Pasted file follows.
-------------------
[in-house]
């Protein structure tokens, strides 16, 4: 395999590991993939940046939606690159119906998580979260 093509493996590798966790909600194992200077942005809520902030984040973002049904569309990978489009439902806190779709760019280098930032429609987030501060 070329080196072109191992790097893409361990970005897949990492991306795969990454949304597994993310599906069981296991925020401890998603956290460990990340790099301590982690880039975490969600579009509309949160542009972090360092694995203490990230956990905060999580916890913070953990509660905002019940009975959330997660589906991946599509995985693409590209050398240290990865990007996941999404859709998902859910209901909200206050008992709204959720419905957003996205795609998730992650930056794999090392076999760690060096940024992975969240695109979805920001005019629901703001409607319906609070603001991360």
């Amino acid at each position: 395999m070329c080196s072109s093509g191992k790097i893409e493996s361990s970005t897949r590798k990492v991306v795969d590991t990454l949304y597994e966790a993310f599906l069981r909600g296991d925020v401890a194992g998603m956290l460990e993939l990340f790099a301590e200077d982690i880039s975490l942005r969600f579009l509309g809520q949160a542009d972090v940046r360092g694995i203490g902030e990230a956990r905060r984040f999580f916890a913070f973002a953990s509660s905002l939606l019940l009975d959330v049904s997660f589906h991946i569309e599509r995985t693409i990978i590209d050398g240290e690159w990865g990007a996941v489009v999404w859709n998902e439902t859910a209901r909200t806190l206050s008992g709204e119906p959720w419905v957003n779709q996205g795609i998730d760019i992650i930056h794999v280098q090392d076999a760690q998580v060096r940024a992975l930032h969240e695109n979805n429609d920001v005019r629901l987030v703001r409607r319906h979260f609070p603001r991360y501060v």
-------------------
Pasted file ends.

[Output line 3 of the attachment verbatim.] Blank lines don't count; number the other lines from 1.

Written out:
């Amino acid at each position: 395999m070329c080196s072109s093509g191992k790097i893409e493996s361990s970005t897949r590798k990492v991306v795969d590991t990454l949304y597994e966790a993310f599906l069981r909600g296991d925020v401890a194992g998603m956290l460990e993939l990340f790099a301590e200077d982690i880039s975490l942005r969600f579009l509309g809520q949160a542009d972090v940046r360092g694995i203490g902030e990230a956990r905060r984040f999580f916890a913070f973002a953990s509660s905002l939606l019940l009975d959330v049904s997660f589906h991946i569309e599509r995985t693409i990978i590209d050398g240290e690159w990865g990007a996941v489009v999404w859709n998902e439902t859910a209901r909200t806190l206050s008992g709204e119906p959720w419905v957003n779709q996205g795609i998730d760019i992650i930056h794999v280098q090392d076999a760690q998580v060096r940024a992975l930032h969240e695109n979805n429609d920001v005019r629901l987030v703001r409607r319906h979260f609070p603001r991360y501060v």